Vice Premier Sun Chunlan, who oversees COVID efforts, said last week that the virus’s ability to cause disease was weakening, a shift in messaging that aligns with what many health authorities around the world have been saying for more than a year.

China is set to announce further countrywide relaxation of testing requirements, as well as allowing positive cases and close contacts to isolate at home under certain conditions. people familiar with the matter he told Reuters last week.


So far, steps to ease restrictions have varied across the country.

People in Zhengzhou, the central city home to the world’s largest iPhone plant that was rocked last month by violent riots, will no longer have to show COVID test results to take public transportation, taxis and visit “areas public,” authorities said Sunday. . .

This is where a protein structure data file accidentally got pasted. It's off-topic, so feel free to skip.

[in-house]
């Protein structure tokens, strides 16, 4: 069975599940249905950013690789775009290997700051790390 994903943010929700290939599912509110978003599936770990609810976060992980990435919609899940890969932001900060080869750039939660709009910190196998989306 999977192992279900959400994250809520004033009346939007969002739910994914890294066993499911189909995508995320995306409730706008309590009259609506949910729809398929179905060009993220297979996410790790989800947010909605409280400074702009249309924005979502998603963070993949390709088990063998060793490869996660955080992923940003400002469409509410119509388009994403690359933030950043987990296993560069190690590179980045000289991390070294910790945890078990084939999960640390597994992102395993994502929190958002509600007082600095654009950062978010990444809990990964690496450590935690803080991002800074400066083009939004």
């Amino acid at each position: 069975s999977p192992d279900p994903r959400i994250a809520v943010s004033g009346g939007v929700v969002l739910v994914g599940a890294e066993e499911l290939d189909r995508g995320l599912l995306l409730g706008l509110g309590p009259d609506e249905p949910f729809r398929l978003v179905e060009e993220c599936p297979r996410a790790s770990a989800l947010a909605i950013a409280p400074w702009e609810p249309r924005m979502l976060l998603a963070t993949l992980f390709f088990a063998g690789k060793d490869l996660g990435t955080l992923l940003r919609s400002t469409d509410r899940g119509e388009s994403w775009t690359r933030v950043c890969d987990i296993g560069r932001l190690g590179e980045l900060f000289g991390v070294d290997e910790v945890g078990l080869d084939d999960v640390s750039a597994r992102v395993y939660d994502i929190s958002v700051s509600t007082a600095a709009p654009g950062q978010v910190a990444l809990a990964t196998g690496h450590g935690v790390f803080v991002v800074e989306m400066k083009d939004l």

Karaoke bars, beauty salons, internet cafes and other indoor venues are allowed to reopen, but must check for a negative COVID test result within 48 hours.

In Shanghai, starting Monday, a negative COVID test will no longer be required to take public transportation and visit parks, authorities announced Sunday.

Elsewhere, both Nanning, capital of the southern Guangxi region, and Wuhan, the central city where the pandemic began in 2019, on Sunday lifted a requirement for a negative COVID test to take the subway.

Guangzhou Haizhu DistrictWhat did you experience violent clashes last monthHe said Sunday that from now on he advises people without COVID symptoms not to get tested for the virus unless they belong to certain special groups, such as front-line workers, or those with a red or yellow code.